Ascaron Entertainment lead audio designer Lars Hammer paid a visit to the company's blog on IGN to share a few details about the 5.1 surround sound we can expect from Sacred 2: Fallen Angel.
Admittedly, 5.1 sound effects have been around for a while, and, basically, they have become a standard feature of current games. But, technically speaking, what exactly is a 5.1 effect? It is a mono sound, which is arranged in the space around the listener using a surround setup (i.e. with a minimum of four, usually six to eight speakers). A bird flying past behind the listener's back is an often used and realistic example.
And how is music played back in computer games? Usually, you put a piece of stereo music on the two front speakers (or spread the signal on all speakers - still, it's nothing but a stereo track with left and right channel information). In the 1970's several musicians and bands found out that four speakers instead of two will give you an entirely new listening experience - quadraphonic sound was born. While multi-channel music was forgotten again shortly afterwards, the success of 5.1 home theater systems lead to its eventual revival and use on audio DVD's and SACD's.
There are several ways of using the additional speakers in 5.1 mixes. From placing individual instruments between the front speakers (using the back speakers only for spatial effects, e.g. Mark Knopfler - "Sailing To Philadelphia 5.1") to choosing extreme positions for individual instruments "in" the speakers (e.g.The Eagles - "Hell Freezes Over DTS"). A very "spaced out" example is the "carousal effect", thanks to which all instruments spin around the listener symmetrically (e.g. Mike Oldfield - "Tubular Bells 2003 5.1"). The last example in particular is very exhausting to listen to and definitely unsuitable for a computer game, in which the music should add to the atmosphere.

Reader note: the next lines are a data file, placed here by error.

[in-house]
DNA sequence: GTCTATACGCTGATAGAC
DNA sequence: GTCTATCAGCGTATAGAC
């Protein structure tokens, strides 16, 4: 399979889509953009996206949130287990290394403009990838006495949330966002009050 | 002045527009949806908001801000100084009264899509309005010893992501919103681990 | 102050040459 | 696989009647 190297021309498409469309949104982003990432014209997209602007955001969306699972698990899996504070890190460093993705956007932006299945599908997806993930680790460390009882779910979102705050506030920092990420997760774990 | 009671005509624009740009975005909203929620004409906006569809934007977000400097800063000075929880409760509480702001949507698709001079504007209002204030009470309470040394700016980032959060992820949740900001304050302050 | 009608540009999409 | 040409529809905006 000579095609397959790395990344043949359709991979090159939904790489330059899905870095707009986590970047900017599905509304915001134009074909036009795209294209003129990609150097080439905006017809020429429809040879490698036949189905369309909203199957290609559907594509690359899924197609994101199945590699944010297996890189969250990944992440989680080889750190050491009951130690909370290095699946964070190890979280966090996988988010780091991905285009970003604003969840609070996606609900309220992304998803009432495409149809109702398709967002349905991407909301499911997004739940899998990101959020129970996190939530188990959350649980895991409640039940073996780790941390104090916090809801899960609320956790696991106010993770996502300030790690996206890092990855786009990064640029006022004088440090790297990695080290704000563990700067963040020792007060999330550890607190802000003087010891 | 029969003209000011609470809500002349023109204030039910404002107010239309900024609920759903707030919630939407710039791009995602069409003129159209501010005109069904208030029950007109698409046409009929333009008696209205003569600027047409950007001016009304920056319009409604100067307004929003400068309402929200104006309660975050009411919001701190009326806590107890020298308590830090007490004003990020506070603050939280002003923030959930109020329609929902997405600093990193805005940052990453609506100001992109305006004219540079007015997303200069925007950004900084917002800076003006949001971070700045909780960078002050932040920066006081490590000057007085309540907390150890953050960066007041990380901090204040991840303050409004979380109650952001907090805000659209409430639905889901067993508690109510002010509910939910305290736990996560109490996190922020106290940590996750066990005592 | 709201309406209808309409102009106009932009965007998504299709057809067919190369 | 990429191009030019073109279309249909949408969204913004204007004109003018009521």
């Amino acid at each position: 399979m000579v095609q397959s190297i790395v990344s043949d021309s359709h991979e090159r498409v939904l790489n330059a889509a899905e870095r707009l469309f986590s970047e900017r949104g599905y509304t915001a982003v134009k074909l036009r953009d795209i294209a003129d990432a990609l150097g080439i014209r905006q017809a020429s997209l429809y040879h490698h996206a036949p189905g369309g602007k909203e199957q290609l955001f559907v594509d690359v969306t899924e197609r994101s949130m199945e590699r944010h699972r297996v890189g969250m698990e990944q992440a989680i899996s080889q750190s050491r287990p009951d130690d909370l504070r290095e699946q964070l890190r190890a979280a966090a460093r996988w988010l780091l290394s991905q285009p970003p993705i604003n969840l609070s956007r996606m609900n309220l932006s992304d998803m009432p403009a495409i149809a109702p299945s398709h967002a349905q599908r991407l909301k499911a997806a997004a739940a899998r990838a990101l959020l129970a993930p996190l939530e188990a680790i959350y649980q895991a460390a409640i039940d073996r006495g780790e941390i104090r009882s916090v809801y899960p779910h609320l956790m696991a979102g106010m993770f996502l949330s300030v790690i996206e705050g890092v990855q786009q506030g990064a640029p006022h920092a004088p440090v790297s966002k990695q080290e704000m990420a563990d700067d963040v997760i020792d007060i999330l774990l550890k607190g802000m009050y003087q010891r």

In Sacred 2 we decided to use a blend of all approaches: on some tracks the instruments are separated clearly on different channels, on some other tracks the sound moves through space, not around the listener as on the Oldfield mix. In any case, you hear the difference at once: while the sound used to stay in the front speakers as if it were locked in there, it suddenly becomes "3D" through 5.1 and gains a depth it never had before.